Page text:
I have a similar set-up and I agree that the silicone gasket is probably the issue, I was able to get down to and hold vacuum at around 45 microns once I replaced the silicone gasket with a Viton one that I baked according to the instructions in the link below. Though having two ground surfaces is probably the best bet, I had no way of getting my metal plate ground so Viton it is. You can get Viton gaskets from Mcmaster-carr or any specialty providers.

https://www.duniway.com/images/_pg/vito ... orings.pdf

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Re: Diagnosing pressure rise in bell jar

Post by Arun Luthra » Wed May 12, 2021 11:47 pm

sinan olcun wrote:
Wed May 12, 2021 3:41 pm
I have a similar set-up and I agree that the silicone gasket is probably the issue, I was able to get down to and hold vacuum at around 45 microns once I replaced the silicone gasket with a Viton one that I baked according to the instructions in the link below. Though having two ground surfaces is probably the best bet, I had no way of getting my metal plate ground so Viton it is. You can get Viton gaskets from Mcmaster-carr or any specialty providers.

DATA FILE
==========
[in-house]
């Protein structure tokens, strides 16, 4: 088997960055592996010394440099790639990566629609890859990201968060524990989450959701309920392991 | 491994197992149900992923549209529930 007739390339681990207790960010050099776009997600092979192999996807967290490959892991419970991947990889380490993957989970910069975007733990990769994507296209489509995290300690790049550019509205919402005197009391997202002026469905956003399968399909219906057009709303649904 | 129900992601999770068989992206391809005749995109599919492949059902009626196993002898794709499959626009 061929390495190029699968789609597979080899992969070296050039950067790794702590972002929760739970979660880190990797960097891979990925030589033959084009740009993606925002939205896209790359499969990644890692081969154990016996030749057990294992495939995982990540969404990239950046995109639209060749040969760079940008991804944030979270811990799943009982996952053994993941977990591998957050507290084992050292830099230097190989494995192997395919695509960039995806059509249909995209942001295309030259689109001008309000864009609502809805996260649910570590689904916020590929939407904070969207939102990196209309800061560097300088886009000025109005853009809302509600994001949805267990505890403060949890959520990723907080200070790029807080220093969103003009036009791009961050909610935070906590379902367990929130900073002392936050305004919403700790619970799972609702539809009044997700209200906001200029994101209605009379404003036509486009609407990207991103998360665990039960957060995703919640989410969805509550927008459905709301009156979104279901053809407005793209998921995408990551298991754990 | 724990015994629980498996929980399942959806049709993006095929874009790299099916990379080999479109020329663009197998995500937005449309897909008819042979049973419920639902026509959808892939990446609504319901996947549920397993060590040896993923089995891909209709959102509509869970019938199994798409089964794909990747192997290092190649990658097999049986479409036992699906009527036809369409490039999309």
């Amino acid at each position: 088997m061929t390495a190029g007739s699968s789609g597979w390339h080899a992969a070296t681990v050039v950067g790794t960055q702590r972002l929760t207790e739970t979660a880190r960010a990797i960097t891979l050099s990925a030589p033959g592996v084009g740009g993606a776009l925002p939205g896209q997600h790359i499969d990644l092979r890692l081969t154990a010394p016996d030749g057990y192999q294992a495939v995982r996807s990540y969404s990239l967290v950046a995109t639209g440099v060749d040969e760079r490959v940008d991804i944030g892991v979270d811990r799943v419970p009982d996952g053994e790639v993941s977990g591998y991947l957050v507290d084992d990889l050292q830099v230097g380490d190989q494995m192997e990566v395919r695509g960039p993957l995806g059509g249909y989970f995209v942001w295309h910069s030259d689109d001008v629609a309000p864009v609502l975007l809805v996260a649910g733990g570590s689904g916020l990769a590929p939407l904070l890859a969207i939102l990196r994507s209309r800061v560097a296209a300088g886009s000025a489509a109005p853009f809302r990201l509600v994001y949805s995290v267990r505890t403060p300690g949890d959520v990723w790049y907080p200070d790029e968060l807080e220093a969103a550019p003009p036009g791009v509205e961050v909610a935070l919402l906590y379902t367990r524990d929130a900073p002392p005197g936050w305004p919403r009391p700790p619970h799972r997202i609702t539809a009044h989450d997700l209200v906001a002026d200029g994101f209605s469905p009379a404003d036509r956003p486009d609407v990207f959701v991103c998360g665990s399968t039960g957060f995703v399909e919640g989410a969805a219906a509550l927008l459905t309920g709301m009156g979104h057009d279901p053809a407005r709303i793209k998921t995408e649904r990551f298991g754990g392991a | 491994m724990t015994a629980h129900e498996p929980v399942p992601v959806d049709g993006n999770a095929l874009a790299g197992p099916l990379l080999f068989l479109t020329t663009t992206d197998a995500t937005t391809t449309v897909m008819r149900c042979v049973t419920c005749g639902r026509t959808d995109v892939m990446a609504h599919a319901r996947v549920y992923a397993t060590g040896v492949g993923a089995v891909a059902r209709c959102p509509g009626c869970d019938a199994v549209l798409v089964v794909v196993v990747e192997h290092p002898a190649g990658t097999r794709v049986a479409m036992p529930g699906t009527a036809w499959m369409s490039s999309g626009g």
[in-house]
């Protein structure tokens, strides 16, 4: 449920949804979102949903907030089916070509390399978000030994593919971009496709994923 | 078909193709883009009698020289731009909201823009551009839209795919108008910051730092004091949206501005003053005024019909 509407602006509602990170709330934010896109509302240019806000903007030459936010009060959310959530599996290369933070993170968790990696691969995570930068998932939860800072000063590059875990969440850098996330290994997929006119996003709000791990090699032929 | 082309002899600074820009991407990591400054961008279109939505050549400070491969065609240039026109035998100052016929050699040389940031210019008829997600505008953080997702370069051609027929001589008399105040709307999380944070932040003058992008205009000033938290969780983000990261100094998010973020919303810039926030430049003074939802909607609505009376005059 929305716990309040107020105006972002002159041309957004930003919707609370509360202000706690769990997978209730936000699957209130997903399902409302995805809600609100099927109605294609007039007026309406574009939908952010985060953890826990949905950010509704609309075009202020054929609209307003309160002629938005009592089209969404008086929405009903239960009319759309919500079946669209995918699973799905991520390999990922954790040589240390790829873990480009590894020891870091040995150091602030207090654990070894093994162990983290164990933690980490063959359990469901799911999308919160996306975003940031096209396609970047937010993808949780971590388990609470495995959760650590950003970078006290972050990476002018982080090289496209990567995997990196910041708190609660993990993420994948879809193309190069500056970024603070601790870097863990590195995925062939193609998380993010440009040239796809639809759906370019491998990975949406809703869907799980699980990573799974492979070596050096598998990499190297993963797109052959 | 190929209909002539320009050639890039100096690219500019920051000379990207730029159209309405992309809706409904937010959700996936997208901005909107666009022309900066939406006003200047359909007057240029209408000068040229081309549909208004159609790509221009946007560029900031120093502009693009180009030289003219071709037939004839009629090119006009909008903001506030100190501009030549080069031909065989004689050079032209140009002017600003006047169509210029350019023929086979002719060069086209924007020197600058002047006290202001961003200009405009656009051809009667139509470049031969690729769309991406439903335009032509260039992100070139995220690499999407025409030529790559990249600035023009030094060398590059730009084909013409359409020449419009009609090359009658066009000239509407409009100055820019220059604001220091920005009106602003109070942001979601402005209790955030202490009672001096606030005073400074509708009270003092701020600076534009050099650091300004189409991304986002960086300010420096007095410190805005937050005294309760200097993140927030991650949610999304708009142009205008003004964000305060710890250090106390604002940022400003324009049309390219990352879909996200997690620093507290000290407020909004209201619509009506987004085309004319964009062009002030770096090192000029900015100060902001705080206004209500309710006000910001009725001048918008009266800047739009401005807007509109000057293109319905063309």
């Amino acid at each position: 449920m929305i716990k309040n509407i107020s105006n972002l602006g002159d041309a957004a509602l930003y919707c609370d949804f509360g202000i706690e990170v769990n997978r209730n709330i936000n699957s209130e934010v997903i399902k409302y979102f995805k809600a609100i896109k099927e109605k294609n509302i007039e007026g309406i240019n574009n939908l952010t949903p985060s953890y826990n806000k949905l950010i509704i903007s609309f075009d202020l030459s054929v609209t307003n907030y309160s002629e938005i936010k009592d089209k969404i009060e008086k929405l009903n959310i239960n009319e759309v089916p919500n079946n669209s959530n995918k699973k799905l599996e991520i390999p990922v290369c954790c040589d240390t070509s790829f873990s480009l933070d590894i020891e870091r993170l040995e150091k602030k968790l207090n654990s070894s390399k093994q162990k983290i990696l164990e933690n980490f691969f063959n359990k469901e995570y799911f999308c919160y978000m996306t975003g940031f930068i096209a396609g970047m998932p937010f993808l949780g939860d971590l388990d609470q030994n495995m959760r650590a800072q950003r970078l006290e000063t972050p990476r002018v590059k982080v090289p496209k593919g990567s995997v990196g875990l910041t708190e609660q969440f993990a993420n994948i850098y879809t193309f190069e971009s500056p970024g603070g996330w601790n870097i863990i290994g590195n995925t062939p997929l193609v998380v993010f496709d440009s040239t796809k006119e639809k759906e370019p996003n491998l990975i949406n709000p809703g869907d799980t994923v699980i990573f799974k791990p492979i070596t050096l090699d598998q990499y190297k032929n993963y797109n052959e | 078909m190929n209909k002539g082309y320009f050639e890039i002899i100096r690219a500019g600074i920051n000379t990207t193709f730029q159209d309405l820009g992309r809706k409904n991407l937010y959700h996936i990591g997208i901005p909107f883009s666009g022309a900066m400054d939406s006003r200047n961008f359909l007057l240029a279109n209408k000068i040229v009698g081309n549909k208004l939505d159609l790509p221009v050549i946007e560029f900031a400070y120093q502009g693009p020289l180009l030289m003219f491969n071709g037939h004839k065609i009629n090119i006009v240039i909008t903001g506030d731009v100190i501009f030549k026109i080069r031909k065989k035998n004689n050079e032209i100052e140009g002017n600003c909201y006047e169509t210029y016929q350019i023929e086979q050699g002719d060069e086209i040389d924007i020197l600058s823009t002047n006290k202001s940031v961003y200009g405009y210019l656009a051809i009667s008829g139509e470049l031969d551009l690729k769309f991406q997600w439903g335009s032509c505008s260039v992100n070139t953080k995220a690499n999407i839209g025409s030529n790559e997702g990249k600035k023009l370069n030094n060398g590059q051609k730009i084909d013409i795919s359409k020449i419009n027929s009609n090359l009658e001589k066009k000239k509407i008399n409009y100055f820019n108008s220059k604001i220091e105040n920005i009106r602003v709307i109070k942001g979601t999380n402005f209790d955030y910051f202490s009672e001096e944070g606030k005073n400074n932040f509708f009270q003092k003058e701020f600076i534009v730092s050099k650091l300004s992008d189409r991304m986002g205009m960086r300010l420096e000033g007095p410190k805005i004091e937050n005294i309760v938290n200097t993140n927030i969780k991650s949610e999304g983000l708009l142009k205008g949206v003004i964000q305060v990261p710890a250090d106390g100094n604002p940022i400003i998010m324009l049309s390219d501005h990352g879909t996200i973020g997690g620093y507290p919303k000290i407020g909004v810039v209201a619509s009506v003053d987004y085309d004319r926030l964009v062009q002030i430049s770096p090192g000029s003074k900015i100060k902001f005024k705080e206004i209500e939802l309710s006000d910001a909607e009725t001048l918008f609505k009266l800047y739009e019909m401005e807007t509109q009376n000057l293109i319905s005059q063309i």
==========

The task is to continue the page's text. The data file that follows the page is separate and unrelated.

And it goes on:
https://www.duniway.com/images/_pg/vito ... orings.pdf
Did it hold 45 microns with the pump turned off?

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Re: Diagnosing pressure rise in bell jar

Post by John Futter » Thu May 13, 2021 8:56 am

Arun /Sinan
Arun please do not repeat with block repeats --We are all pretty clever here and can read what the thread is saying--a few years ago this was costing extra money with another provider not now, but we ask that people do not block repeat to keep things succinct.

Sinan
I see this is your first post
Your first post should have been in the "please introduce Yourself" forum as the rules you signed up to dictate-- please amend!!!